Interestingly, the higher grade cabins or suites tend to be on the higher decks which again are subject to more movement in rough seas. Cabins at the bow or stern of the ship move more than other areas.
Without doubt, food is one of the most important and well talked and written about subject of the cruise experience. Like the thrill that comes when dining out in a superb restaurant, so it is on board a luxury cruise ship. The great thing is that when look at the menu, the one thing you never have to do is consider the price as it is all included. On All Inclusive cruises most of the drink is included so you can drink all the champagne you like!
Cruise lines know that you will spend more time eating and drinking on board than almost anything else, so they pay particular attention to catering for everyones palette. On most new cruise ships there are numerous restaurants on board offering a great choice of style and themes including Italian, American Style diners, French, Oriental, Japanese – the list is endless. Our favourites are the Italian Prego on Crystal Cruises.
The cuisine will vary depending on the nationality and regional influences of the Executive Chef. Sadly some cruise lines dictate from head office which themes are served on particular nights and you could end up with a caribbean feast whilst cruising in Alaska. The better cruise lines do have regional speciality nights and these can be amazing.
Whilst food on a cruise is of an exceptionally high quality, you should always remember that on the larger ships, galleys have to turn out hundreds and sometime thousands of meals at the same time and this can sometimes compromise the quality. Smaller cruise ships tend to do much better at this and food is generally of a higher and more consistent quality.
Alway make sure that you make your maitre’d aware of any alergies or special dietary requirements you may have and these will normally be taken care of without any problem.
What size table?
Tables for 2 are less common than larger tables but it does depend on the cruise line and the dining arrangements they operate. Some have fixed tables and restaurant times and you take pot luck with whom you are seated and others operate “open dining” where you can dine with whom and when you want. This is our preferred choice and is quite normal on most ultra luxury lines.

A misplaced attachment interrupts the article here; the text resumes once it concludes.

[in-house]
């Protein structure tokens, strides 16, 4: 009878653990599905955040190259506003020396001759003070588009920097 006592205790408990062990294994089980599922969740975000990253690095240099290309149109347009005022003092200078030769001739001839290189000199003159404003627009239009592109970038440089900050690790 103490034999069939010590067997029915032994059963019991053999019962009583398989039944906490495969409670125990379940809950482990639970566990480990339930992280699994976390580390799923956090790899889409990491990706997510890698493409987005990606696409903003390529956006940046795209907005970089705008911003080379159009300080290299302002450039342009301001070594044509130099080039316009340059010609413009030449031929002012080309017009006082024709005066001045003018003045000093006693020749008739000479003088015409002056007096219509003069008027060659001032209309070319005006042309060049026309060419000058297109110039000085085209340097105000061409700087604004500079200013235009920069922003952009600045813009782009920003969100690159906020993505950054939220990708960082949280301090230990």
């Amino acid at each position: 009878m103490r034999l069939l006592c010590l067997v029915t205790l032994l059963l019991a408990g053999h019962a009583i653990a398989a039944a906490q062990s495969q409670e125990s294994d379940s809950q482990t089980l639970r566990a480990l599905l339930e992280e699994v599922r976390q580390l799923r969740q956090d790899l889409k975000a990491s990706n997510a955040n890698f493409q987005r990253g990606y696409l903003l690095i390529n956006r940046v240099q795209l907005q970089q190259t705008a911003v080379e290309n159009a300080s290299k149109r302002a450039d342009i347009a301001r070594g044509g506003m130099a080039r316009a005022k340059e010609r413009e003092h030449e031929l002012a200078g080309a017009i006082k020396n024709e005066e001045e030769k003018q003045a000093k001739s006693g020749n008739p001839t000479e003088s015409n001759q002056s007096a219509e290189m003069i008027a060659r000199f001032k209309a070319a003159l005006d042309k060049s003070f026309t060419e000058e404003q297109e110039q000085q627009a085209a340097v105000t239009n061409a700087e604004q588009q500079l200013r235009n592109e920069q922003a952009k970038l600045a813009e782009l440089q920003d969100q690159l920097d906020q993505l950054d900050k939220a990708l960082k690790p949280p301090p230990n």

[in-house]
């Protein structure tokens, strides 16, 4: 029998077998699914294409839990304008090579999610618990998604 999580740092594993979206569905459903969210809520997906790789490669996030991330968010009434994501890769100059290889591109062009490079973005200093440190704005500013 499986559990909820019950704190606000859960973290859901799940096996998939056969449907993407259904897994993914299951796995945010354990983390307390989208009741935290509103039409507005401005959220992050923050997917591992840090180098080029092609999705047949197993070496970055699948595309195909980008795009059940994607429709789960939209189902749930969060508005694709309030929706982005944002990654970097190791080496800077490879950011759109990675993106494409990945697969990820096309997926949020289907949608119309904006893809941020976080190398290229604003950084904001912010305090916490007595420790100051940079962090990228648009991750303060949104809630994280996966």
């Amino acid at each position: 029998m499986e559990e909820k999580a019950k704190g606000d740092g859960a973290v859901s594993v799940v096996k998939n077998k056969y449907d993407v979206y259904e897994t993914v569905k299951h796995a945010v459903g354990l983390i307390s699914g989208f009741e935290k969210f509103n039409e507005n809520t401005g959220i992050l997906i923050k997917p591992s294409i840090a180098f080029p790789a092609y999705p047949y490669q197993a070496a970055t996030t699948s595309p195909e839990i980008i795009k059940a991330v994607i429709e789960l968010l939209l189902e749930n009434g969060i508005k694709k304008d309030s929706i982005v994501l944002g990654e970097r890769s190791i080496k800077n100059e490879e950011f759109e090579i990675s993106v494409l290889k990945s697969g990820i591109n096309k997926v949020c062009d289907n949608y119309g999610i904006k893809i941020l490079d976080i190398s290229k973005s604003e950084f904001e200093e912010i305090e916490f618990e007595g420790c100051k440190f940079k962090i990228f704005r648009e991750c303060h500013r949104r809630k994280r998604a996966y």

When you are on a cruise, you are on holiday and the traditional reputation of formality can be disconcerting all you want is relaxation. Most cruise lines have spent many years perfecting a friendly and informal atmosphere onboard. Some cruise will have a few formal nights where you can really go to town – usually the Captain’s welcome and farewell parties.
Other cruise lines are completely relaxed and have no formal evenings. Always respect other passengers and adhere to the dress code onboard which will normally be advised in the daily ships news magazine.
There is normally no limit to the amount of personal baggage allowed on board a cruise ship, although some cruise lines are now limiting the weight of each piece of luggage to 23Kg. However, the closet space on most ships is limited, so take only those items you intend to use. If you are flying to join your ship, then you will be limited by how much your airline baggage allowance permits.
A very controversial subject which always invokes much discussion on your cruise. Most cruise lines have a daily rate per passenger which increases if you stay in a higher grade stateroom or suite. Add to this a service charge of 15% -20% on all drinks, spa treatments and other items, your total extras can be enormous. But there will always be some staff who have gone the extra mile for you and you may wish to give an extra gratuity to them. Please read our Guide to Cruise Ship Gratuities.